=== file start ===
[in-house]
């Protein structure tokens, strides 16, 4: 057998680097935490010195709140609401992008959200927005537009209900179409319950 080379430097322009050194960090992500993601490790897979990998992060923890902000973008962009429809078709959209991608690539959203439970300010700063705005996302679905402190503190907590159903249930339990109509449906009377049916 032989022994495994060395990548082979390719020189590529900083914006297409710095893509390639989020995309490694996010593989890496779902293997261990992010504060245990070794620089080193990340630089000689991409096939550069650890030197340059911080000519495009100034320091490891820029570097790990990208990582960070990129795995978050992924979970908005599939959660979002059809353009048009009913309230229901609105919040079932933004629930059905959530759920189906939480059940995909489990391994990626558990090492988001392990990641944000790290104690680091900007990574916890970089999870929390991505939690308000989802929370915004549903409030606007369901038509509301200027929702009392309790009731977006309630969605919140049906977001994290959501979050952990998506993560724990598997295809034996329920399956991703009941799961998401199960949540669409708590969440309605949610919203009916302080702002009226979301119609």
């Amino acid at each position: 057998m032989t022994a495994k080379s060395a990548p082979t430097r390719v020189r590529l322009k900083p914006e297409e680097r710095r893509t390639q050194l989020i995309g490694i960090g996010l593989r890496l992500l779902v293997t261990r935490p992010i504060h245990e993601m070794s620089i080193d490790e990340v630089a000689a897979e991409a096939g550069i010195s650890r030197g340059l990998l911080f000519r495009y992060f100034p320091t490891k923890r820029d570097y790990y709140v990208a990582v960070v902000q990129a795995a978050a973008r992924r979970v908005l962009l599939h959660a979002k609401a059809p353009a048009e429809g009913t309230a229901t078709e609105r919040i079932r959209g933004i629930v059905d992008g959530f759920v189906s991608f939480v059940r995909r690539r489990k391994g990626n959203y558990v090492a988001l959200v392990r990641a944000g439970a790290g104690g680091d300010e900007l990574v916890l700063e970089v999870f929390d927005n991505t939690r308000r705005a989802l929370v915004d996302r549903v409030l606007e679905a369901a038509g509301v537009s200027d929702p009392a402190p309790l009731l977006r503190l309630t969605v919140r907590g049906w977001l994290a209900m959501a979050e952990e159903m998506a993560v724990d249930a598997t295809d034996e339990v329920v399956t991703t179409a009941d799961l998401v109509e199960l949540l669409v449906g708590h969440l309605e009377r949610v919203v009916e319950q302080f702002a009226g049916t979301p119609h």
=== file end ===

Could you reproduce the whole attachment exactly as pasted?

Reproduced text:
[in-house]
């Protein structure tokens, strides 16, 4: 057998680097935490010195709140609401992008959200927005537009209900179409319950 080379430097322009050194960090992500993601490790897979990998992060923890902000973008962009429809078709959209991608690539959203439970300010700063705005996302679905402190503190907590159903249930339990109509449906009377049916 032989022994495994060395990548082979390719020189590529900083914006297409710095893509390639989020995309490694996010593989890496779902293997261990992010504060245990070794620089080193990340630089000689991409096939550069650890030197340059911080000519495009100034320091490891820029570097790990990208990582960070990129795995978050992924979970908005599939959660979002059809353009048009009913309230229901609105919040079932933004629930059905959530759920189906939480059940995909489990391994990626558990090492988001392990990641944000790290104690680091900007990574916890970089999870929390991505939690308000989802929370915004549903409030606007369901038509509301200027929702009392309790009731977006309630969605919140049906977001994290959501979050952990998506993560724990598997295809034996329920399956991703009941799961998401199960949540669409708590969440309605949610919203009916302080702002009226979301119609």
């Amino acid at each position: 057998m032989t022994a495994k080379s060395a990548p082979t430097r390719v020189r590529l322009k900083p914006e297409e680097r710095r893509t390639q050194l989020i995309g490694i960090g996010l593989r890496l992500l779902v293997t261990r935490p992010i504060h245990e993601m070794s620089i080193d490790e990340v630089a000689a897979e991409a096939g550069i010195s650890r030197g340059l990998l911080f000519r495009y992060f100034p320091t490891k923890r820029d570097y790990y709140v990208a990582v960070v902000q990129a795995a978050a973008r992924r979970v908005l962009l599939h959660a979002k609401a059809p353009a048009e429809g009913t309230a229901t078709e609105r919040i079932r959209g933004i629930v059905d992008g959530f759920v189906s991608f939480v059940r995909r690539r489990k391994g990626n959203y558990v090492a988001l959200v392990r990641a944000g439970a790290g104690g680091d300010e900007l990574v916890l700063e970089v999870f929390d927005n991505t939690r308000r705005a989802l929370v915004d996302r549903v409030l606007e679905a369901a038509g509301v537009s200027d929702p009392a402190p309790l009731l977006r503190l309630t969605v919140r907590g049906w977001l994290a209900m959501a979050e952990e159903m998506a993560v724990d249930a598997t295809d034996e339990v329920v399956t991703t179409a009941d799961l998401v109509e199960l949540l669409v449906g708590h969440l309605e009377r949610v919203v009916e319950q302080f702002a009226g049916t979301p119609h």